A few days ago, the invaluable Cryptome noted the announcement of a $1.2 billion contract to build a new data center for the largest, most secretive and arguably most controversial US spy agency: the NSA.
The NSA sifts and archives essentially all electronic communications around the world, from cell phone calls to email messages. The goal is basically to turn the planet into a virtual Panopticon, in which agency leaders are the wardens, and everyone else are the prisoners, under constant surveillance.
The agency’s massive new data center, employing an estimated 5,000 people during construction and some 200 when complete, will be located at Camp Williams, Utah, southwest of Salt Lake City.
The 1 million-square-foot project will offer backup to the NSA’s home base at Fort Meade, Maryland, and is many times larger, in terms of cost, than the “Sweet Tea” project at Fort Gordon, Georgia, which I first reported some four years ago while working at a local alt-weekly there.
Who’ll profit from this expansion of global surveillance, besides the powerful few with access to the surveillance data? Read on.
The Utah data center contract went to a joint venture of three construction companies: Balfour Beatty, DPR and Big-D.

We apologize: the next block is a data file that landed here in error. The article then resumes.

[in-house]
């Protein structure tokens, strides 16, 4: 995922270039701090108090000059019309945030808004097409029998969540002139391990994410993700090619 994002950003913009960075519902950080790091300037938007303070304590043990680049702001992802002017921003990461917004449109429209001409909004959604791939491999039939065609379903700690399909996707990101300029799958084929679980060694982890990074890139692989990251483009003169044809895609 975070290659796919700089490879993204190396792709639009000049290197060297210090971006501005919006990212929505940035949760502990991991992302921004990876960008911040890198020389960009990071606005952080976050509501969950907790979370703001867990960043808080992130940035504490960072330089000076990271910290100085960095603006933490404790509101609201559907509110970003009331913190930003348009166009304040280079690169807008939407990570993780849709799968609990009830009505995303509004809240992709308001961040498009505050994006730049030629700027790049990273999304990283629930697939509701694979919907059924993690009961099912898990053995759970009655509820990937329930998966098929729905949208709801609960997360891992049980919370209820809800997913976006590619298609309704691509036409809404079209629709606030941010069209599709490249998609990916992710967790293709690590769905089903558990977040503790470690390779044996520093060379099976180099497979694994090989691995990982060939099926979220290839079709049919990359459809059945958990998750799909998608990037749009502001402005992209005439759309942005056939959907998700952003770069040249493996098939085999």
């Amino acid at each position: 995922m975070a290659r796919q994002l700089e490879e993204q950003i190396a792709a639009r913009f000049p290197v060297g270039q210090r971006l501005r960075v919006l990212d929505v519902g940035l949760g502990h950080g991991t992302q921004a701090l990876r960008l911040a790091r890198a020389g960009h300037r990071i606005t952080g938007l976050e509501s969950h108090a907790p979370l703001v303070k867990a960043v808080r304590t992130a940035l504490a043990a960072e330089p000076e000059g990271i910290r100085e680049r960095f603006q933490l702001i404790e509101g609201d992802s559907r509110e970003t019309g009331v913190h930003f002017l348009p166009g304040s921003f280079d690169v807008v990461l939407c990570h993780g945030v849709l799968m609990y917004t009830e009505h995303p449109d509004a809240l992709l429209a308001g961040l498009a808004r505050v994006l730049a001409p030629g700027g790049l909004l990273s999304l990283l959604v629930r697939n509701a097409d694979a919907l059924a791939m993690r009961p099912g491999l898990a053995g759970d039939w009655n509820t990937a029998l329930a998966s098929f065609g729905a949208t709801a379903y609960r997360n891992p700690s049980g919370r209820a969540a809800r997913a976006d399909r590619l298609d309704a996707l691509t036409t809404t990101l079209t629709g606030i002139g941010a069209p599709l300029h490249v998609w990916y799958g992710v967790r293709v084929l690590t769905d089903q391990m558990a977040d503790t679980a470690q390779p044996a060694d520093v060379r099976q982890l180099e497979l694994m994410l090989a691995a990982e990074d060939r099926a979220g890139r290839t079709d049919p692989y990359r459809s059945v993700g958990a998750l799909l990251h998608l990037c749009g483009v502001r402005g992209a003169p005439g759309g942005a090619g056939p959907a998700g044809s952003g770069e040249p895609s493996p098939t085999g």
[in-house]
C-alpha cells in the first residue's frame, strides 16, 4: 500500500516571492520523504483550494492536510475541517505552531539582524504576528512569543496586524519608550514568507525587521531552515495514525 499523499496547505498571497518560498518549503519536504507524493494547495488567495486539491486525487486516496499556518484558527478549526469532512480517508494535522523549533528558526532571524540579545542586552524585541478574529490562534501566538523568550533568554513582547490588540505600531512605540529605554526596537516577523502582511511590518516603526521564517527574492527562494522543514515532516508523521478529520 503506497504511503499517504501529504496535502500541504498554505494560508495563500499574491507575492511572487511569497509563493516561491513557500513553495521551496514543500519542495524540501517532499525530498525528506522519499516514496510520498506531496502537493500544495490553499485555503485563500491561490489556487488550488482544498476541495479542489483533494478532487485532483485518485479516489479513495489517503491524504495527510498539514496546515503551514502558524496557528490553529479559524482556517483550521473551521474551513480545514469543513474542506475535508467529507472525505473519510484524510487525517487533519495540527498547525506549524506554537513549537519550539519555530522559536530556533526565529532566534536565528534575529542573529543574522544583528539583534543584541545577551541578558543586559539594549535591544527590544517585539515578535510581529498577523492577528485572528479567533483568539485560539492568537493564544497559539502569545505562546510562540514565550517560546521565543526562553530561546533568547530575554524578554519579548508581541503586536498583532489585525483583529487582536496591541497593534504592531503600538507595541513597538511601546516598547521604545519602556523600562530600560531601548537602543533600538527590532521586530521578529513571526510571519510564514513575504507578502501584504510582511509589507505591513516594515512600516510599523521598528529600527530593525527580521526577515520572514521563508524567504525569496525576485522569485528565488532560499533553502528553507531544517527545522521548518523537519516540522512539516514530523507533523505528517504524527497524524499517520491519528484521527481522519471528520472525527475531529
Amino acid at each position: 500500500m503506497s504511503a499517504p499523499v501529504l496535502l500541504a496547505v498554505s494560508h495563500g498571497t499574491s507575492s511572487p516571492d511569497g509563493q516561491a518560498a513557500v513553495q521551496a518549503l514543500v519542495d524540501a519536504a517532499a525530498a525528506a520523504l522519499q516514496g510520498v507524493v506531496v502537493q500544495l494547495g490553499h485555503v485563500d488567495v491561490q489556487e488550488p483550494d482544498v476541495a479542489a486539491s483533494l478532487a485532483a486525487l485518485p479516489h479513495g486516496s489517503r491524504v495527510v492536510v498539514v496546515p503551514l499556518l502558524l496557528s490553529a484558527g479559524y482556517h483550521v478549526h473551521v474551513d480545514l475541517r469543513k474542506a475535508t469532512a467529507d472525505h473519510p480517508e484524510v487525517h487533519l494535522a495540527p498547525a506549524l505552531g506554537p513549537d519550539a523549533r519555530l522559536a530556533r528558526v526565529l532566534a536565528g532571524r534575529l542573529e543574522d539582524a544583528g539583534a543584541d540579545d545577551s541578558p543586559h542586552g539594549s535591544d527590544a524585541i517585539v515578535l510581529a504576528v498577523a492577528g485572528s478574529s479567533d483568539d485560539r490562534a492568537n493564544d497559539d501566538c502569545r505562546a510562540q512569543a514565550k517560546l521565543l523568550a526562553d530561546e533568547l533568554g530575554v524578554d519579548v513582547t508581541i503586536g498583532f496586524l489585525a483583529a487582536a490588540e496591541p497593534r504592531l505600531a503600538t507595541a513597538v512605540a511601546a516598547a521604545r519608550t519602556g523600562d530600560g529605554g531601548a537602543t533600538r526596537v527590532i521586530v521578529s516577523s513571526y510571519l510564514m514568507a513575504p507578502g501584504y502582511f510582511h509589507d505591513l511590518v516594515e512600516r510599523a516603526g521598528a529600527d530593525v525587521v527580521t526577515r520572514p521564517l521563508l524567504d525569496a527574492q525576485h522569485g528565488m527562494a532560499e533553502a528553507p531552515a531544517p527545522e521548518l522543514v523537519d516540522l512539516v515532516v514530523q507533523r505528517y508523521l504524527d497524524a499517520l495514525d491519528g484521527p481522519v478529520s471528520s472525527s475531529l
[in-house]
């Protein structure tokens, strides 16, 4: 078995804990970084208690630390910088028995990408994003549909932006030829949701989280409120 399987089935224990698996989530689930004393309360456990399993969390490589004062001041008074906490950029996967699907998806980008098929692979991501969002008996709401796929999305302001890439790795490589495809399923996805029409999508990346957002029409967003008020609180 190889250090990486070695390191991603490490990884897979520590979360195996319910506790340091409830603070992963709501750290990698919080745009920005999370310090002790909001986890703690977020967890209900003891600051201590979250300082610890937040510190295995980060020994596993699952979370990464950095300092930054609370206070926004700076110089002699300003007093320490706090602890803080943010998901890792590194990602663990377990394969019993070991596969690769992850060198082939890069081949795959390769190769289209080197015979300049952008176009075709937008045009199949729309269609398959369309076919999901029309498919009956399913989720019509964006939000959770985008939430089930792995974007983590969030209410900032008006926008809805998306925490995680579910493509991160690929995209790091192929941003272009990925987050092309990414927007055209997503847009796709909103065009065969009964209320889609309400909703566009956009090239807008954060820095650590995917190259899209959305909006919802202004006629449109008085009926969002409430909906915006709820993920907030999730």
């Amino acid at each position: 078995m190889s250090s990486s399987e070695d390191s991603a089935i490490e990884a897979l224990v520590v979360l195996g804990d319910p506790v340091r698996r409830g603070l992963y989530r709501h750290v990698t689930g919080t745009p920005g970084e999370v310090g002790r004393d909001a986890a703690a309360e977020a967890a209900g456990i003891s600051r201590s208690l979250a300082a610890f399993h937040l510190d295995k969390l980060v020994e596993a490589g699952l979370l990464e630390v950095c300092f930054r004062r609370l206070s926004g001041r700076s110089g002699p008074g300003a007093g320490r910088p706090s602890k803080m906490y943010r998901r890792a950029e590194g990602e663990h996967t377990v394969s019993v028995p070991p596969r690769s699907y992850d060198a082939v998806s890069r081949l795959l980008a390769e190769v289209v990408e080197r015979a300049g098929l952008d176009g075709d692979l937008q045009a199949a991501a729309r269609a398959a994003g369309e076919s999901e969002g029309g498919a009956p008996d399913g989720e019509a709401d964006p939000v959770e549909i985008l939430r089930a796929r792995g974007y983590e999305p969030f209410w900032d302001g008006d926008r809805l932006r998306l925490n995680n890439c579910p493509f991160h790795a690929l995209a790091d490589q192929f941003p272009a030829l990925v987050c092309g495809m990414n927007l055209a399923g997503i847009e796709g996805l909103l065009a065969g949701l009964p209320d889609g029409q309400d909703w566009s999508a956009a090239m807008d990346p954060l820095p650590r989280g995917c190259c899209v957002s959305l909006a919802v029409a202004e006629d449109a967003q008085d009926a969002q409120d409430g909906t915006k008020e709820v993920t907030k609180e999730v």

The trade names don’t mean much, on their own. So I tracked down the names of the leaders of each company. They are listed below.
Balfour Beatty is a publicly traded British company with annual revenues last year of $16.2 billion.
Its board of directors is pictured, here.
The website for DPR Construction of Redwood City, California, lists no ownership information, but it does list a management team, consisting of company co-founder Doug Woods—pictured bottom row, center—along with Jim Dolen, George Pfeffer, Mike Ford, Peter Salvati and Eric Lamb.
A privately held Utah corporation, Big-D Construction is owned by Jack Livingood, along with Rob Moore, Dale Satterthwaite, Forrest McNabb and Larry Worrell. Chairman and CEO Livingood is pictured below.
As the lead Utah-based contractor working on the project, Livingood and his team will probably have a good deal of say which local subcontractors wind up working on the project.
Workers are supposed to obtain security clearances on a project like this, but I’ll take bets here that at least one undocumented immigrant laborer winds up building one of the most sensitive facilities in the US. Maybe some Utah readers would like to lend a hand poking around in the coming months?